Watch video highlights from Saturday’s amazing fight!
Canelo (52-1-2, 35 KOs) moved up two weight classes to fight Kovalev, the WBO light heavyweight champion, and become a four-division world champ.
- He is fresh off a unanimous decision victory over Daniel Jacobs in May, 2019.
- Kovalev, meanwhile, defeated Anthony Yarde in his most recent bout in August.
- See more details below!
- Executive produced by LeBron James and Maverick Carter, as well as soccer star Carlos Vela, the “40 Days” docu-series goes behind the scenes Alvarez and Kovalev and features interviews with celebrities and athletes. The third and final episode heavily features commentary from the Golden State Warriors’ Draymond Green.
Another popular Latino boxer is on the card!
Ryan Garcia (18-0, 15 KOs) is also on the card, as he is set to take on Romero Duno (21-1, 16 KOs) for the vacant WBC silver lightweight championship.
The fight will stream exclusively on DAZN, rather than traditional pay-per-view. Here’s everything you need to know to tune in and watch, including a step-by-step guide to finding DAZN across various supported devices.
How to watch Canelo vs. Kovalev fight on DAZN. Only $20 per month!
DAZN, the home of GGG, Anthony Joshua and Canelo Alvarez, launched in the United States last year and is offering two different subscription packages for fight fans. Subscribers can live stream the Canelo vs. Kovalev fight, along with dozens of other live events and original programming included in DAZN’s multi-sport offering.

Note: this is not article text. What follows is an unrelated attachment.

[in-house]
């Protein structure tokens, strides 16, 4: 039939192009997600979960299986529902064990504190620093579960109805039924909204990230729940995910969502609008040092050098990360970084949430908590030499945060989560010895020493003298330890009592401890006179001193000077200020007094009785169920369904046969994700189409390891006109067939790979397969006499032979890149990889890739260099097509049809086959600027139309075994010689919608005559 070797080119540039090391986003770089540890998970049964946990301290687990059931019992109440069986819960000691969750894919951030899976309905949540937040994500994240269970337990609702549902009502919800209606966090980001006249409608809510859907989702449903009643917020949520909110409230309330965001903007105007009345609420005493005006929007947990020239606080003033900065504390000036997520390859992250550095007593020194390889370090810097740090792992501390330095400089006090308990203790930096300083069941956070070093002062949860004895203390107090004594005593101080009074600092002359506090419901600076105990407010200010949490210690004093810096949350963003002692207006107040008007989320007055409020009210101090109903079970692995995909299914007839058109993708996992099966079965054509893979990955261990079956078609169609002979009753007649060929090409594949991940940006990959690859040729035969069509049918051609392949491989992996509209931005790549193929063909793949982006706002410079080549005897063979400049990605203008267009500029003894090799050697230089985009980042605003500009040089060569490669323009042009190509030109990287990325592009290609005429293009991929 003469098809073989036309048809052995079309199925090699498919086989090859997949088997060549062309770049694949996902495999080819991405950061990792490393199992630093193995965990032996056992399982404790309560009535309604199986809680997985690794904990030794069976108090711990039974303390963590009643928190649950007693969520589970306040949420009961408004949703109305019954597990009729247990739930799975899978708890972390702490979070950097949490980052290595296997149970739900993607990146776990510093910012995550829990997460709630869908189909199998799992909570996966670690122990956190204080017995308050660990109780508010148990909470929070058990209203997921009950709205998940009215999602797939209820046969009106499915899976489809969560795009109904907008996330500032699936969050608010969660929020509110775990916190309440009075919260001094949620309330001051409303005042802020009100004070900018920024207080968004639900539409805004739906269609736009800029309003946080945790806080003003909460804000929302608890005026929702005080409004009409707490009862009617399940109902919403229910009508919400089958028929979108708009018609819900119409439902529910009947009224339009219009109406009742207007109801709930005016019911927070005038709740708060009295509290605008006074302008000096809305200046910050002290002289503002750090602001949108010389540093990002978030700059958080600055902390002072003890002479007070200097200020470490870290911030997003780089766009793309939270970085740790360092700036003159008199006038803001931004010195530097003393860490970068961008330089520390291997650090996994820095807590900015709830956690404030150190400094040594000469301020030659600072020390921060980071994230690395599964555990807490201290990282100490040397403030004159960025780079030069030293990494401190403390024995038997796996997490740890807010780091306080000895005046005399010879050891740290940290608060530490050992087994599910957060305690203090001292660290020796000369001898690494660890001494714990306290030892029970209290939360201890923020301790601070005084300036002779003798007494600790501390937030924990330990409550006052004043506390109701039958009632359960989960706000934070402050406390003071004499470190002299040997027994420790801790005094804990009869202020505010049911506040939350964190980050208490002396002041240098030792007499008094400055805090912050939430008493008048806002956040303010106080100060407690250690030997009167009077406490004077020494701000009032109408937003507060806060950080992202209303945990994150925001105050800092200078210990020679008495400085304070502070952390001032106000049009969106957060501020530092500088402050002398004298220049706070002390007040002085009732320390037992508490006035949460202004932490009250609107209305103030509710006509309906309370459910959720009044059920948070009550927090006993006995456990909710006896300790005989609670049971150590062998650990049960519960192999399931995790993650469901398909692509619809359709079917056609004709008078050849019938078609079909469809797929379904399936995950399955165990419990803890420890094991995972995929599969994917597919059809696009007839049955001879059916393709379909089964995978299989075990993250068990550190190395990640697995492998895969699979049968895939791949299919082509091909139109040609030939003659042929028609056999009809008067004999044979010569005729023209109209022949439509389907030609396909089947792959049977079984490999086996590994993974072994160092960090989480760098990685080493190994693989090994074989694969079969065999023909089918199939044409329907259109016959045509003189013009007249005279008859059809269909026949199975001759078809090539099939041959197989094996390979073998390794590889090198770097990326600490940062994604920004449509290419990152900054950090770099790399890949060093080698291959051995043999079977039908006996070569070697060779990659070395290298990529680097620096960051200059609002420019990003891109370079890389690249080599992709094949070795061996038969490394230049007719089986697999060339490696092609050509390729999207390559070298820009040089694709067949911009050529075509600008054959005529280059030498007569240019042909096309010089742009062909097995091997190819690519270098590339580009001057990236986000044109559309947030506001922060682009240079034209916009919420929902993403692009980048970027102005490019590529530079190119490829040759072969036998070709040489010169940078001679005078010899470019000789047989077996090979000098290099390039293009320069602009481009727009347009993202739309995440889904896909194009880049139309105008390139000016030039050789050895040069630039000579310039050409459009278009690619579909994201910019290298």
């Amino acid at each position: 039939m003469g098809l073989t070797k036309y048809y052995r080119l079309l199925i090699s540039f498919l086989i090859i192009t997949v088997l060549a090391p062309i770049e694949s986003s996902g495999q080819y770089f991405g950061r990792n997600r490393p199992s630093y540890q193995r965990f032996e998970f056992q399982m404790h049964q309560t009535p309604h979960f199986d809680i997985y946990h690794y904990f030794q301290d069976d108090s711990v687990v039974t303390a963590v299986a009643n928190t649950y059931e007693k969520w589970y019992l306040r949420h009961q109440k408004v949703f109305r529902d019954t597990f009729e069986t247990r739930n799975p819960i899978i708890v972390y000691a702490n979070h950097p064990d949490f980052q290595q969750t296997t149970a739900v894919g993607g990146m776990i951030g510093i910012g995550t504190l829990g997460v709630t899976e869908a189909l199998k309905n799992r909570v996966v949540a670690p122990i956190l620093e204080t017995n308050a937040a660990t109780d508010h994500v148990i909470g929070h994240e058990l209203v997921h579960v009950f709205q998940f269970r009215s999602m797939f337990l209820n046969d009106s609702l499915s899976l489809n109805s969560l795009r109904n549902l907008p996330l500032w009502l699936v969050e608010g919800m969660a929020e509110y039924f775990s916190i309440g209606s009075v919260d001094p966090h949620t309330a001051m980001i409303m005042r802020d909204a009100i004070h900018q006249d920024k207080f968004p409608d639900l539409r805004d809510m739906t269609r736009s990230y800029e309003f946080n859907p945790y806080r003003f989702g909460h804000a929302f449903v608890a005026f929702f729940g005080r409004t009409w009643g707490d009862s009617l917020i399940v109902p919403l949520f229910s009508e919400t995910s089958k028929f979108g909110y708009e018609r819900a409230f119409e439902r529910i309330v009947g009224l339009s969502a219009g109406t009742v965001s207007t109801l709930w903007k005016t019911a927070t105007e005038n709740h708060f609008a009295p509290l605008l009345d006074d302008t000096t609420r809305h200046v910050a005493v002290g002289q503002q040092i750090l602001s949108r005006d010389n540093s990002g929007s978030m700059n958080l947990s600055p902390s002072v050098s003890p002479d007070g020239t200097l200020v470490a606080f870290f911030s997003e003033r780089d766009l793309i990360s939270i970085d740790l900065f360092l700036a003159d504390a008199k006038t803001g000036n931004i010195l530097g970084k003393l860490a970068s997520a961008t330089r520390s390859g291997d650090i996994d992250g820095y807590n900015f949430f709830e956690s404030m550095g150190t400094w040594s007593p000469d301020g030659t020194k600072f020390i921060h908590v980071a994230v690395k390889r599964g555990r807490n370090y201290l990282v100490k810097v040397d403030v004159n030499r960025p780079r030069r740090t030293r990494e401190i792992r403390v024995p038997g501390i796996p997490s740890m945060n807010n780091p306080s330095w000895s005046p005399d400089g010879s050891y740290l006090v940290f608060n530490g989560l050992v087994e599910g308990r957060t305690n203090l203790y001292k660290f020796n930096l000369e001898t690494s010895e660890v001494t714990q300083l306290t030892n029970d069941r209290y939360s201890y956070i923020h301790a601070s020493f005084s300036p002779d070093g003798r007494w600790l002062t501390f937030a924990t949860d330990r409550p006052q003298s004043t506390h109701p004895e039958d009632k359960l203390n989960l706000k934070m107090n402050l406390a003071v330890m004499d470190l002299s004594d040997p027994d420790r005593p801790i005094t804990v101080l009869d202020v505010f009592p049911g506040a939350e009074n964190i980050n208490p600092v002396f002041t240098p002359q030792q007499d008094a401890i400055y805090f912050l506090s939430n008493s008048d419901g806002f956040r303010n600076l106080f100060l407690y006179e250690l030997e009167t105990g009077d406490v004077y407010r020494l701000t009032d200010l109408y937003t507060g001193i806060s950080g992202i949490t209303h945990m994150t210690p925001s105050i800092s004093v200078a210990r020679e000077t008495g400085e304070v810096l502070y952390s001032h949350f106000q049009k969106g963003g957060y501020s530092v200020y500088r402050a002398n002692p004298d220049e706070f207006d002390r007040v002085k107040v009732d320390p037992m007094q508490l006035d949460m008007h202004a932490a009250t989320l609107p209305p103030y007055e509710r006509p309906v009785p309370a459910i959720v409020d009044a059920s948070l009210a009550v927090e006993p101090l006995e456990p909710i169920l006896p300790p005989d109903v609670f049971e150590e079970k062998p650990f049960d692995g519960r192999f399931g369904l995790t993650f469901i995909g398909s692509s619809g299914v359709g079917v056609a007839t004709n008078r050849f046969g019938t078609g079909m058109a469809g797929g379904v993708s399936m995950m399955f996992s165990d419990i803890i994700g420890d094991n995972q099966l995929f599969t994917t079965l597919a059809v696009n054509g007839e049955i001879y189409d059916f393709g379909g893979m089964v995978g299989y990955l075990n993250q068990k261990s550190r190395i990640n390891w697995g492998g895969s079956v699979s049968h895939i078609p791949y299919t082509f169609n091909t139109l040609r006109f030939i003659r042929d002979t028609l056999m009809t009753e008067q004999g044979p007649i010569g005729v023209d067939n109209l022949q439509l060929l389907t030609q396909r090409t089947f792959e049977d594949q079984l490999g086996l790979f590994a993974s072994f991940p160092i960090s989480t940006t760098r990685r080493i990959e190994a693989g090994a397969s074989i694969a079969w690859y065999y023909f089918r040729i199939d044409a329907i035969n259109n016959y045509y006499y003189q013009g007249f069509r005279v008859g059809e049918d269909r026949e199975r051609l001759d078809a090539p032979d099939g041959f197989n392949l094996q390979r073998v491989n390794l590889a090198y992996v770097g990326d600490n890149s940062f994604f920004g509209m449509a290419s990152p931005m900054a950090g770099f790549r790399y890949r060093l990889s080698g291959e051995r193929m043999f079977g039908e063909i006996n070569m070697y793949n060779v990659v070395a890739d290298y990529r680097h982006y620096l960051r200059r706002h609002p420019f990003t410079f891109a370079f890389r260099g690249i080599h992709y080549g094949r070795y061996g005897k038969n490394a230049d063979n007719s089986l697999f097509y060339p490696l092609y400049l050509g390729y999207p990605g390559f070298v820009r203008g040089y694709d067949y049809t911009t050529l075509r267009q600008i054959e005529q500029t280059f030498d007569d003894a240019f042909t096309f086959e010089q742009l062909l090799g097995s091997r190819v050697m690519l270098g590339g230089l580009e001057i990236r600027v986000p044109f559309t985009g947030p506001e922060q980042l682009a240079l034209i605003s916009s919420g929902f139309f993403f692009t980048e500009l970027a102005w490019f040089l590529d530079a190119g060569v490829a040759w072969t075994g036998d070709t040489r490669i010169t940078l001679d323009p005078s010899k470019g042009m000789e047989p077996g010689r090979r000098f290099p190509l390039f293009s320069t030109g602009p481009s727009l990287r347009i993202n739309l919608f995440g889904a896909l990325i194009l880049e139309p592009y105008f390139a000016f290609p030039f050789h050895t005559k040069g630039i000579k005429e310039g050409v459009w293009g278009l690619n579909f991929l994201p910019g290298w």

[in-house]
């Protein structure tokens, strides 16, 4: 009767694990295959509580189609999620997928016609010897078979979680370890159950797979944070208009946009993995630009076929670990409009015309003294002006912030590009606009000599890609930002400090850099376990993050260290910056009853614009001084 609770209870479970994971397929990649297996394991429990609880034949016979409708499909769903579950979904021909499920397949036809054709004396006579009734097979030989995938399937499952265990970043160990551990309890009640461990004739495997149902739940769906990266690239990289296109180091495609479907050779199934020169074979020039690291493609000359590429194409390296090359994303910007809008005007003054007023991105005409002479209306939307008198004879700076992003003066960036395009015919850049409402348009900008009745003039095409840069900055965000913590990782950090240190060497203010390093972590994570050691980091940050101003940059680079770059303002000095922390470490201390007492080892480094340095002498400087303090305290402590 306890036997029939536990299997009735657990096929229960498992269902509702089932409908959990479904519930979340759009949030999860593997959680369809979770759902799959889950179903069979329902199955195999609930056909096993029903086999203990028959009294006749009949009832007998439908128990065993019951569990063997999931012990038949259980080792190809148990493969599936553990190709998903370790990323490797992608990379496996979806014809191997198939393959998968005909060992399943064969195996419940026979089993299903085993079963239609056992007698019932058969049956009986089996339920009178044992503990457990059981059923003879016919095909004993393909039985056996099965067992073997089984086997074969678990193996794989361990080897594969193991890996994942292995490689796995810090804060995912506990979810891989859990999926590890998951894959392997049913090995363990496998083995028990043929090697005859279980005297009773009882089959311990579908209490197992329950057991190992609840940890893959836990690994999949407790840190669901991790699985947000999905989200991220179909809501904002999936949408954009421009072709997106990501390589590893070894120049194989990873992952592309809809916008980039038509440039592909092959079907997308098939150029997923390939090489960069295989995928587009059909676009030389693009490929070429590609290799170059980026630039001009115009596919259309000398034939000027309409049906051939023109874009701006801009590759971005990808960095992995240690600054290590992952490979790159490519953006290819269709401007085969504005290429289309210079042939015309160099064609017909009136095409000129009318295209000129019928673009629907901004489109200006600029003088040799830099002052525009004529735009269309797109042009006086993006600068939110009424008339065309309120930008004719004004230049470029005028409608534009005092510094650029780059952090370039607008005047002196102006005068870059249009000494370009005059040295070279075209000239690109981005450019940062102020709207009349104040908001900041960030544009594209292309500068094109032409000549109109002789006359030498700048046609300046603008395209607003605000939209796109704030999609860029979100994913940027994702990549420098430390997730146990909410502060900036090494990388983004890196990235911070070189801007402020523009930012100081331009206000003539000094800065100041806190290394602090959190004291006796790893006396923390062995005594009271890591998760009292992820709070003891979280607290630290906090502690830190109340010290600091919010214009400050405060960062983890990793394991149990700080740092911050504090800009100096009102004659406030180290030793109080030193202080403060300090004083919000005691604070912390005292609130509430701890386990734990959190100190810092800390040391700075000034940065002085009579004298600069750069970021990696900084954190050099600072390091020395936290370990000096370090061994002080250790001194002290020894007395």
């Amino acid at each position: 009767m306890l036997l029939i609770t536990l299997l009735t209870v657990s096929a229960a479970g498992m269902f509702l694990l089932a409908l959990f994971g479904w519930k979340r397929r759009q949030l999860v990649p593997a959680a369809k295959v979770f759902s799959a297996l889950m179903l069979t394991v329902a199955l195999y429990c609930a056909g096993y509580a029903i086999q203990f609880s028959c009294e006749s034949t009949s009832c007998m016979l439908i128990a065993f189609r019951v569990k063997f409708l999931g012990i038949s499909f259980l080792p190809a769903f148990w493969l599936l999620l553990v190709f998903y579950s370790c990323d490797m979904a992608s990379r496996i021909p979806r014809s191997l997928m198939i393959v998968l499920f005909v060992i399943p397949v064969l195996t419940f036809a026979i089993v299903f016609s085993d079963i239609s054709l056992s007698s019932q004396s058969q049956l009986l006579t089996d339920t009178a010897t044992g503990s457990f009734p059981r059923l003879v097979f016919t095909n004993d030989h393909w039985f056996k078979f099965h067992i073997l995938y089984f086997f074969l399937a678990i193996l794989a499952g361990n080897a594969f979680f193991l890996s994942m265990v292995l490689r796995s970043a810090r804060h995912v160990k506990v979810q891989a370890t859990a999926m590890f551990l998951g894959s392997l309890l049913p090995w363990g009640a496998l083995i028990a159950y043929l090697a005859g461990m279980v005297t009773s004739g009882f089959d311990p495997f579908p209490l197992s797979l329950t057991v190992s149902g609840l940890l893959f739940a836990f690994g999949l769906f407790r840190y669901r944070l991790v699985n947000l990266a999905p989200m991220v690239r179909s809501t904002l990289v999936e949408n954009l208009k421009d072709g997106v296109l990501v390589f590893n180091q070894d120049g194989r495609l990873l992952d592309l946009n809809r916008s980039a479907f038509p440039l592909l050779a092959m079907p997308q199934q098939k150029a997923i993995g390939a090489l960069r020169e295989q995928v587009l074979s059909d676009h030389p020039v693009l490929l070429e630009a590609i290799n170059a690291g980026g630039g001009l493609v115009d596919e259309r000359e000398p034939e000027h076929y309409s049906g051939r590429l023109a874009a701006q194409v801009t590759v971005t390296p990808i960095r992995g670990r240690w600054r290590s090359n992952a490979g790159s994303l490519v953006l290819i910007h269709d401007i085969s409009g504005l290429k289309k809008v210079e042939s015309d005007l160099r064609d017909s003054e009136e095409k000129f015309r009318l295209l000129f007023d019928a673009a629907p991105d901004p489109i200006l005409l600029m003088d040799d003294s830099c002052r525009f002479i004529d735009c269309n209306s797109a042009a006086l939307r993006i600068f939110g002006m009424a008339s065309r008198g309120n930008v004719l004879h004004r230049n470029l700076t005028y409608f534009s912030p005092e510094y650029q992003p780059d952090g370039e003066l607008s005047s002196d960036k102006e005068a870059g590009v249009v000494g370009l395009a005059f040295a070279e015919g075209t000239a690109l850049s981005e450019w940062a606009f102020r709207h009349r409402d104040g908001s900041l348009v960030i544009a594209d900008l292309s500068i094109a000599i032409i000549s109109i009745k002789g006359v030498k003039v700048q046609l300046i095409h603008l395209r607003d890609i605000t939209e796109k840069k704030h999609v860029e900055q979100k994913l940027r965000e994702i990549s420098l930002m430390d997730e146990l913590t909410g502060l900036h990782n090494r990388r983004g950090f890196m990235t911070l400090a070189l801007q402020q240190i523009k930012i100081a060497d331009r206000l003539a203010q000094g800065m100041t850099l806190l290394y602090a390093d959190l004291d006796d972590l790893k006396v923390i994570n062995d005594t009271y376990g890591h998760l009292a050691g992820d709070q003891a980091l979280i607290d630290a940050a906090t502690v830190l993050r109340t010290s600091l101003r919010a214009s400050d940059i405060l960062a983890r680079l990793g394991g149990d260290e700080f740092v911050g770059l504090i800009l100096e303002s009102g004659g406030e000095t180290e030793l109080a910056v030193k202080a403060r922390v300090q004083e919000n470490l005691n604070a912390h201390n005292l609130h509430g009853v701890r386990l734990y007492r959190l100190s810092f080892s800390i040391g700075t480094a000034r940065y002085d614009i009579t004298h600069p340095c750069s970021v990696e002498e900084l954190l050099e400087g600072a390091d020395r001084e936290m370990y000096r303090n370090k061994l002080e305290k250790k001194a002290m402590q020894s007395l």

About the fight!
If Saul “Canelo” Alvarez wins his fourth world title Saturday, Nov. 2 at the MGM Grand Garden Arena in Las Vegas, it may be his most impressive feat to date.
Alvarez is moving up two weight classes to challenge Sergey Kovalev for the WBO light heavyweight championship, which would be the fourth weight class he’s held a world title belt in.
Despite the weight jump, Chepo Reynoso, Alvarez’s co-trainer, isn’t scared, he said in the latest episode of DAZN’s documentary series “40 Days.”
“My fears disappeared when he was 16 years old and we had to fight against a very strong and experienced fighter,” Reynoso said. “In the first round, Saul knocked him down. And in the second round, he broke his nose. I went up to the ring and he told me, ‘There it is, your f—ing fear.”
“If two kilos is a big advantage in boxing, then imagine seven kilos,” Alvarez said. “Fifteen pounds.”
Green focused primarily on how differences in size can affect physical matchups. The smaller Alvarez will “have to make up for that size somewhere,” Green said.
And Kovalev has the challenge of not leaning too heavily on his size advantage.
“If you’re just hellbent on bullying that person,” Green said, “you’ll then most of the time end up losing your rhythm.”
Kovalev’s trainer, Buddy McGirt, tells Kovalev he will need to have faster hands against Alvarez. He also reminds Kovalev of the order of things entering Saturday’s bout.
“Remember, you’re the champion in this fight. You’re the champion,” McGirt said. “Not that motherf—er. You are.”
The 36-year-old Kovalev, who’s in his third stint as world light heavyweight champion, believes he can remain at the top with what would be the highest profile win of his career.
“With Buddy McGirt, I feel much more that I can be again on the top of boxing,” Kovalev said.
We’ll find out whether he’s right Saturday night.